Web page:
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Do You Have A Recurring Nightmare? Interpretation May Help

John Henry Fuseli-The Nightmare

Anxiety

Do You Have A Recurring Nightmare? Interpretation May Help

Nightmare interpretation may help you to find out what you are telling yourself when you wake up from a common nightmare

Perhaps you’re standing naked among a crowd of people who are all dressed and staring at you in derision or shock. Maybe you’re on stage in a play whose plot is totally unknown to you. The other actors on stage are waiting and the audience is beginning to murmur and you have no idea at all what your next line is supposed to be. Another common scenario has you running down miles-long school building hallways late for a crucial exam you must take, one for which you have never attended class or even opened the required text.

Although my theatrical experiences are very limited, I still have had the “What play is this I am in?” dream a few times and, even several decades out of school I occasionally still have the test panic dream of not being able to find the exam room or staring blankly at the blue book with no knowledge of the subject matter. Having worked as an artist’s model when I was in college many years ago inured me to the naked among a group of clothed people dream. I have really been there. It wasn’t horrible. On the contrary, having all those eyes upon me while they made art was very flattering.

My own recurring frightening dreamscape is New York City, where I have not lived for more than 50 years. I awaken distressed and upset having spent what feels like hours walking the streets of the city, unable to remember the phone number or address of a relative I need to contact, being late for a critical appointment, or without my purse and no way to get wherever I am going.

Whenever I have a typical anxiety dream, I wake up and lie abed assessing my real-time emotional landscape. What is going on in my life that is causing me distress? Usually nothing of the magnitude of the dreamscape’s anxiety, but the feeling must come from somewhere. If I seek it I usually find something specific on which I can pin my feelings.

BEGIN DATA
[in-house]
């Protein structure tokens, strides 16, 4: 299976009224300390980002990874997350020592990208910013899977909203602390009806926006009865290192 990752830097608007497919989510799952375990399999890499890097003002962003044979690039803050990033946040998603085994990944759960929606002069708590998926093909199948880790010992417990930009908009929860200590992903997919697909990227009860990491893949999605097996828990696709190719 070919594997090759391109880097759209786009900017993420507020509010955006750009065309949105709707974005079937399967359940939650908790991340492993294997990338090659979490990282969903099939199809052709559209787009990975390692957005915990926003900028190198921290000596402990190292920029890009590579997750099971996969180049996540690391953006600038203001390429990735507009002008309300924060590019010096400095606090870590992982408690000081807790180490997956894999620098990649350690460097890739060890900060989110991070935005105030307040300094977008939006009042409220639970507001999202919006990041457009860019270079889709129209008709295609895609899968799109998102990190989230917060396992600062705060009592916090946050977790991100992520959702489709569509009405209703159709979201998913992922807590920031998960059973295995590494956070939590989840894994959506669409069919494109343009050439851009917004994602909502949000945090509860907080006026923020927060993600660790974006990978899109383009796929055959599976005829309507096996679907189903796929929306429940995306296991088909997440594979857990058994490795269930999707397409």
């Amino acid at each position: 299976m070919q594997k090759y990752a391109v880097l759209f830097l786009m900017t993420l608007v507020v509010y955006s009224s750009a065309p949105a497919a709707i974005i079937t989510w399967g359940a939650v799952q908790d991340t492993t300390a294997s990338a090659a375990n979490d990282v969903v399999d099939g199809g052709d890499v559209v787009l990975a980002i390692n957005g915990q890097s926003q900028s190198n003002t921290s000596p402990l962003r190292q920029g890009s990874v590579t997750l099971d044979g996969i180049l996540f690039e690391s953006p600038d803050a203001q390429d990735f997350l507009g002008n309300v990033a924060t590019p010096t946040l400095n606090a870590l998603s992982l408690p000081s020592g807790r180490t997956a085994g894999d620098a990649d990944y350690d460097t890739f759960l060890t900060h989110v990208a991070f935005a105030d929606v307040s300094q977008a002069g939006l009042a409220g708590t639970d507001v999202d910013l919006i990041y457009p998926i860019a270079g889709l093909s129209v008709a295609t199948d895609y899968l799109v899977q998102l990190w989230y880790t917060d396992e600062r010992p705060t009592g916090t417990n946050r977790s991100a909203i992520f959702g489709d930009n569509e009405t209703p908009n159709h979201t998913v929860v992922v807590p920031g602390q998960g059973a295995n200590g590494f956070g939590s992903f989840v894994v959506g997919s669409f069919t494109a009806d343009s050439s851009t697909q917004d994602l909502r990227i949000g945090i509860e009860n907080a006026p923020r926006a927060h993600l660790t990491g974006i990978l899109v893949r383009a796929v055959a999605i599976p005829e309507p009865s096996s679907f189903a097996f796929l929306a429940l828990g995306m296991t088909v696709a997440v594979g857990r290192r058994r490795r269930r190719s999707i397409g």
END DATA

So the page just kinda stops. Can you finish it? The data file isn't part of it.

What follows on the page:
If your typical anxiety dream is the naked in public one, it is usually a reflection of feeling somehow exposed or ashamed in your real life. The unprepared stage actor scenario or the exam for which you’re late and haven’t studied often reflect a feeling of not being prepared for some actual real life event.

Trying to identify the feeling state is often a good way to interpret your dreams. Is the specific anxiety—feeling naked, trapped, exposed, unprepared—reflected in any way that is familiar to you? Are you dealing with it effectively? Reassuring yourself that you are taking steps to prepare yourself or manage a challenge at hand can allow you to start the day without that anxious dream hangover that often plagues those of us who don’t quite remember our dreams but must suffer an emotional fallout with no clear idea of what caused it.

Reciting your dream to a patient intimate while it’s still fresh or perhaps writing it in a dream journal may help you figure out what’s going on when you look at it later. Free-floating anxiety somehow feels worse, less handlable, than when you have attached it to a situation you can assure yourself you can handle.

Do you remember a song often sung around a campfire? It goes something like this: “I’ve told you my dream. You tell me yours.”

[Isadora Alman]

Isadora Alman, M.F.T., is a California licensed marriage and relationship therapist, a Board-certified sexologist, author and lecturer. Her syndicated sex and relationship column "Ask Isadora" ran in alternative weekly papers worldwide for 25+ years. Web surfers can find her columns on her online free interactive Sexuality Forum www.askisadora.com (link is external). She is the author of two collections of Q & A's from columns: Let's Talk Sex and Ask Isadora, as well as Sex Information, May I Help You?, a peek behind the scenes of a sex help phone line which still flourishes in San Francisco today. Doing It: Real People Having Really Good Sex is a collection of helpful hints and titillating tidbits culled from column readers and Forum web site users. Her novel Bluebirds of Impossible Paradises: A Sexual Odyssey of the 70's is out in paperback on Amazon.com. She has also contributed chapters to several books including Herotica (Down There Press), Dick For A Day (Villard NY), The Moment Of Truth (Seal Press) and Single Woman Of A Certain Age (Inner Ocean Publishing, Inc.) Isadora has been a talk show host and frequent TV and radio talk show guest, and a lecturer and workshop leader on a variety of communications topics. She conducts her private psychotherapy practice in the San Francisco Bay Area.

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